* Unprecedented amounts of money feeds 2012 election ads
* Level of negative ads trumps 2008, earlier televised years
By Alina Selyukh
WASHINGTON, Sept 26 The 2012 presidential race,
now entering its most intense phase, has already set records for
the number of ads and their negativity, according to experts.
Among the reasons: more money than ever to spend by a larger
number of spenders, like "Super PACs," which are outside groups
formally unaffiliated with campaigns.
Put together, the Republican and Democratic presidential
campaigns and about a dozen groups backstopping them have
invested almost $600 million in advertising, heavily
concentrated on just a handful of competitive states that hold
the key to victory this year, including Iowa, Ohio, Colorado,
Florida, Virginia, Nevada and, lately, Wisconsin.
The barrage is just getting started.
As of early September 2012, TV viewers in local markets had
seen 1.3 million political ads, according to a Sept. 13 article
in Advertising Age magazine by Elizabeth Wilner, who tracks
political ad spending at Kantar Media's CMAG.
By her calculation, there could be another 2.3 million
before the Nov. 6 election.
Campaigns and backers of both President Barack Obama, a
Democrat, and Mitt Romney, a Republican, are introducing close
to a video a day -- some for TV, some for the web. They are able
to react almost instantly to the racing news cycle, and their
ads reflect an overall feel of a contest marked by incessant
attacks and few constructive policy proposals.
In the past two weeks alone, Obama and Romney campaigns each
introduced at least a dozen new ads. By comparison, Ronald
Reagan aired 27 ads in his entire 1984 campaign, according to
John Geer, political science professor at Vanderbilt University
and a top expert on negative advertising.
"If you talk about the TV era, since 1952 forward, I think
2012 will go down at this point in time as the most negative on
the record," Geer said.
"You've got an incumbent with a mixed record, you've got a
challenger with a mixed record, the parties that are highly
polarized, and you have a lot of money -- the combination offers
a perfect cocktail for negativity."
The ads are not above getting personal. One Obama spot,
defending his record on trade with China, asks: "How can Mitt
Romney take on the cheaters, when he's taking their side?"
In a Romney ad released last week, a woman welcomes her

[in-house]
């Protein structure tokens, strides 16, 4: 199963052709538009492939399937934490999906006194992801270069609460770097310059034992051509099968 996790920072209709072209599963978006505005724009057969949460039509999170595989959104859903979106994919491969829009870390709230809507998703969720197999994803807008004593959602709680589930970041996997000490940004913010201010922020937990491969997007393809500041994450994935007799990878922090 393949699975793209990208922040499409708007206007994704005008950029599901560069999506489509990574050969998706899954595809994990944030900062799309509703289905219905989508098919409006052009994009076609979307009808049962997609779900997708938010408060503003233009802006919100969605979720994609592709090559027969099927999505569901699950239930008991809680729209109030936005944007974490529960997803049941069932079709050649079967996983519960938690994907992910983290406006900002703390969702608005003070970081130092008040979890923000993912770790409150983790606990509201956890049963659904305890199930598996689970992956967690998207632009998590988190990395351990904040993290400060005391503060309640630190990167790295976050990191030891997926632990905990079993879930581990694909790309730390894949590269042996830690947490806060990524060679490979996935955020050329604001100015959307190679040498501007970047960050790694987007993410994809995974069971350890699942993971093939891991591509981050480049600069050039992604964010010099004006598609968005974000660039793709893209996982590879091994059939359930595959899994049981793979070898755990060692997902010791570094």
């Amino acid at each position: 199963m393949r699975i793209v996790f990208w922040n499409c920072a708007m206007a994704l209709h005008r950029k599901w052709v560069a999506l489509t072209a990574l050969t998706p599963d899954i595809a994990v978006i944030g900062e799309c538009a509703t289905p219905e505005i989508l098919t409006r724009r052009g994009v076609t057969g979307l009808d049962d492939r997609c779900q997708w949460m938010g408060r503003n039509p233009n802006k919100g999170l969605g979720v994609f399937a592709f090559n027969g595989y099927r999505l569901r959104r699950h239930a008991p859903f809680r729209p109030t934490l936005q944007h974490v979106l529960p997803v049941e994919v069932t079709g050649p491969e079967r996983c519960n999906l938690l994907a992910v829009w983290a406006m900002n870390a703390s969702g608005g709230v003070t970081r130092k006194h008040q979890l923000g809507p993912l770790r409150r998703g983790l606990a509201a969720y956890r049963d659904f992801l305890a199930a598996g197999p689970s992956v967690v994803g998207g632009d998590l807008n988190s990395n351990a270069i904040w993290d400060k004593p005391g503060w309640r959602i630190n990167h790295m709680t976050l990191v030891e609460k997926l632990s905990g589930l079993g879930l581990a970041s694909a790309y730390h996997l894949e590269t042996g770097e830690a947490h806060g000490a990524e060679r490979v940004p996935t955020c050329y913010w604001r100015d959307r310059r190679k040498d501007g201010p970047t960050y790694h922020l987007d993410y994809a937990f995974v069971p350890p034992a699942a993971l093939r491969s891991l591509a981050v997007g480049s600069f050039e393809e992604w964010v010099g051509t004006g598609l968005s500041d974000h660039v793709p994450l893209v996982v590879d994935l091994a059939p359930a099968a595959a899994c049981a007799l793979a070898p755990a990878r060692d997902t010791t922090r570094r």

newborn daughter to the world, where her "share of Obama's debt
is over $50,000" and women struggle with high rates of poverty
"We dislike candidates now," said Michael Franz, who studies
political advertising at Bowdoin College in Maine. Instead of
being a "struggle of ideas," he said, "elections are now about
convincing people that the other guy is dangerous for America."
Negativity in political ads is nothing new, as research
continues to prove it does not deter voters and, Geer said,
often yields more substantial ads that provide context or hold
What's fanning the flames this year is the amount of cash
available, thanks in part to both campaigns foregoing public
financing with its spending limits and unlimited spending by
outside groups such as "super" political action committees or
tax-exempt advocacy organizations.
It is the costliest campaign cycle in history, with
presidential and congressional races widely forecast to attract
some $6 billion in spending.
GOING FOR THE KILL
Academic Wesleyan Media Project, co-chaired by Franz,
earlier this month reported that the 2012 campaign was more
negative than the presidential contest of 2008 and that more ads
were solely attack ads, those that mention only the opponent and
not the candidate on whose behalf the ad aired.
Pro-Romney spots, fed by conservative Super PACs and
non-profit groups, were "overwhelmingly negative," according to
the research. It found 72 percent of them focusing solely on
Obama and 13 percent contrasting the two candidates.
With pro-Obama spots, 46 percent were pure attacks on Romney
and a quarter offered a contrast.
Romney has honed in on Obama's record on economic recovery,
trying to link lagging job growth with anti-business attitudes,
excessive regulation and a timid attitude toward China.
One recent ad campaign accused Obama of undermining the coal
industry, important to the swing state of Ohio, for example.
American Crossroads, the Super PAC run by a veteran
Republican operative Karl Rove, echoes the message in an ad.
"Obama has made a lot of bad decisions. He treats us like we
are his enemy," says Bill Schams, introduced in the Crossroads
ad as running a business that's been in the family since 1949.
The anti-Romney ads focus largely on his wealth and his
background as a private equity executive, seeking to portray him
as not caring about nor understanding ordinary people.
Many of Obama's latest ads focus on the healthcare plan
proposed by Romney's vice presidential running mate, Paul Ryan,
that would revamp the Medicare program for seniors.
Priorities USA Action, the Super PAC run by former Obama
aides, is responsible for perhaps the most memorable ad of the
race: the spot that insinuated that Bain Capital, the private
equity firm Romney used to run, had something to do with the
death of a woman from cancer.
The suggestion was based entirely on the fact that the
woman's husband, Joe Soptic, had lost his job at a steel plant
closed by Bain five years before her death.
The power of negative ads was showcased in North Carolina
earlier this year when Republican presidential hopeful Newt
Gingrich won the state's vote for his nomination after a
multimillion-dollar ad campaign by the Super PAC backing him
pounced against Romney.
Even more recently, Obama's allies at Priorities USA took
credit for some of Obama's resurgence in polls after its string
of anti-Bain ads.
Negative ads use "scare tactics," said Michael O'Brien, vice
president of broadcast sales at E.W. Scripps Company, "and it
works. The people who are undecided are impacted by it."